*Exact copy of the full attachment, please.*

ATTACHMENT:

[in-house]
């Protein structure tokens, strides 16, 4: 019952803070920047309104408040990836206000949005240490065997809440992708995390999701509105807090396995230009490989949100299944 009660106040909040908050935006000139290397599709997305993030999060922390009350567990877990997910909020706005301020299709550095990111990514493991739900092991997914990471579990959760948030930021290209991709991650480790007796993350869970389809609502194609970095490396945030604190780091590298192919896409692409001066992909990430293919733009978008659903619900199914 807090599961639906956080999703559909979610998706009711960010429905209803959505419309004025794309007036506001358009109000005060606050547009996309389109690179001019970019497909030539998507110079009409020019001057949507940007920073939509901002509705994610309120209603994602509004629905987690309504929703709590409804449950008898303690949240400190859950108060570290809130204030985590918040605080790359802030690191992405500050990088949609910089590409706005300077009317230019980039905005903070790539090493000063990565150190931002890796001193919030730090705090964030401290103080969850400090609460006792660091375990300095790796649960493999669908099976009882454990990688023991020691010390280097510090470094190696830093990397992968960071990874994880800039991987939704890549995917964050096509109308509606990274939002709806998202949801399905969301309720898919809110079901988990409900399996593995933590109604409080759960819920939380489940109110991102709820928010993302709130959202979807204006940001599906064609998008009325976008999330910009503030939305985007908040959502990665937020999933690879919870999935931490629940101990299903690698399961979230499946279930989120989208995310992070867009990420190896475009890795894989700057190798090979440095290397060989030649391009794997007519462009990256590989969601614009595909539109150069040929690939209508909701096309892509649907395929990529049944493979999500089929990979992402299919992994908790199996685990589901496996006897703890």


[in-house]
């Protein structure tokens, strides 16, 4: 019952803070920047309104408040990836206000949005240490065997809440992708995390999701509105807090396995230009490989949100299944 009660106040909040908050935006000139290397599709997305993030999060922390009350567990877990997910909020706005301020299709550095990111990514493991739900092991997914990471579990959760948030930021290209991709991650480790007796993350869970389809609502194609970095490396945030604190780091590298192919896409692409001066992909990430293919733009978008659903619900199914 807090599961639906956080999703559909979610998706009711960010429905209803959505419309004025794309007036506001358009109000005060606050547009996309389109690179001019970019497909030539998507110079009409020019001057949507940007920073939509901002509705994610309120209603994602509004629905987690309504929703709590409804449950008898303690949240400190859950108060570290809130204030985590918040605080790359802030690191992405500050990088949609910089590409706005300077009317230019980039905005903070790539090493000063990565150190931002890796001193919030730090705090964030401290103080969850400090609460006792660091375990300095790796649960493999669908099976009882454990990688023991020691010390280097510090470094190696830093990397992968960071990874994880800039991987939704890549995917964050096509109308509606990274939002709806998202949801399905969301309720898919809110079901988990409900399996593995933590109604409080759960819920939380489940109110991102709820928010993302709130959202979807204006940001599906064609998008009325976008999330910009503030939305985007908040959502990665937020999933690879919870999935931490629940101990299903690698399961979230499946279930989120989208995310992070867009990420190896475009890795894989700057190798090979440095290397060989030649391009794997007519462009990256590989969601614009595909539109150069040929690939209508909701096309892509649907395929990529049944493979999500089929990979992402299919992994908790199996685990589901496996006897703890």